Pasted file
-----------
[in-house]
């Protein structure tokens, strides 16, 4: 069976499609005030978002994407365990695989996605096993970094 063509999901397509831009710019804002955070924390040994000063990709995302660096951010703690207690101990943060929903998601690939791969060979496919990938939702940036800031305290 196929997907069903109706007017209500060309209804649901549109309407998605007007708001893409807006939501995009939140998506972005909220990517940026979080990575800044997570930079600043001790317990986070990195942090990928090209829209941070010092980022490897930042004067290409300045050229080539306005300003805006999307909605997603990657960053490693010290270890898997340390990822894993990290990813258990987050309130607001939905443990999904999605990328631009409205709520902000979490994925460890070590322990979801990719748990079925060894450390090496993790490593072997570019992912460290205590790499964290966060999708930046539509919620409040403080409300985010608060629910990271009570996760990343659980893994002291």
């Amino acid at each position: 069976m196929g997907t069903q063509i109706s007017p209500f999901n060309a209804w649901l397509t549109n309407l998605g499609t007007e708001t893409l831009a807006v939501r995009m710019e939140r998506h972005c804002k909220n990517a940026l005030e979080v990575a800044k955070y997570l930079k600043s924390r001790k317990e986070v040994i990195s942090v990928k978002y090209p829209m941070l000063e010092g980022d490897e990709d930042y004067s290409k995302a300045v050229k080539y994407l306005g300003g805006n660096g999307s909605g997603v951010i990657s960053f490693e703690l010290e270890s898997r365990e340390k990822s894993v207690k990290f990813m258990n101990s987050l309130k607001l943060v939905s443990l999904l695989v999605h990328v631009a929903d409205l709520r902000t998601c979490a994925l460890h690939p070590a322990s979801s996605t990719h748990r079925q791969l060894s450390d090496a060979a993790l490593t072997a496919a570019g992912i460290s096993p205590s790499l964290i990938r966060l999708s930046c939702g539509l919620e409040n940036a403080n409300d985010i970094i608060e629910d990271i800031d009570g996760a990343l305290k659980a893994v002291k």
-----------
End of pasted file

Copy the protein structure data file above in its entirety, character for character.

[in-house]
């Protein structure tokens, strides 16, 4: 069976499609005030978002994407365990695989996605096993970094 063509999901397509831009710019804002955070924390040994000063990709995302660096951010703690207690101990943060929903998601690939791969060979496919990938939702940036800031305290 196929997907069903109706007017209500060309209804649901549109309407998605007007708001893409807006939501995009939140998506972005909220990517940026979080990575800044997570930079600043001790317990986070990195942090990928090209829209941070010092980022490897930042004067290409300045050229080539306005300003805006999307909605997603990657960053490693010290270890898997340390990822894993990290990813258990987050309130607001939905443990999904999605990328631009409205709520902000979490994925460890070590322990979801990719748990079925060894450390090496993790490593072997570019992912460290205590790499964290966060999708930046539509919620409040403080409300985010608060629910990271009570996760990343659980893994002291």
């Amino acid at each position: 069976m196929g997907t069903q063509i109706s007017p209500f999901n060309a209804w649901l397509t549109n309407l998605g499609t007007e708001t893409l831009a807006v939501r995009m710019e939140r998506h972005c804002k909220n990517a940026l005030e979080v990575a800044k955070y997570l930079k600043s924390r001790k317990e986070v040994i990195s942090v990928k978002y090209p829209m941070l000063e010092g980022d490897e990709d930042y004067s290409k995302a300045v050229k080539y994407l306005g300003g805006n660096g999307s909605g997603v951010i990657s960053f490693e703690l010290e270890s898997r365990e340390k990822s894993v207690k990290f990813m258990n101990s987050l309130k607001l943060v939905s443990l999904l695989v999605h990328v631009a929903d409205l709520r902000t998601c979490a994925l460890h690939p070590a322990s979801s996605t990719h748990r079925q791969l060894s450390d090496a060979a993790l490593t072997a496919a570019g992912i460290s096993p205590s790499l964290i990938r966060l999708s930046c939702g539509l919620e409040n940036a403080n409300d985010i970094i608060e629910d990271i800031d009570g996760a990343l305290k659980a893994v002291k």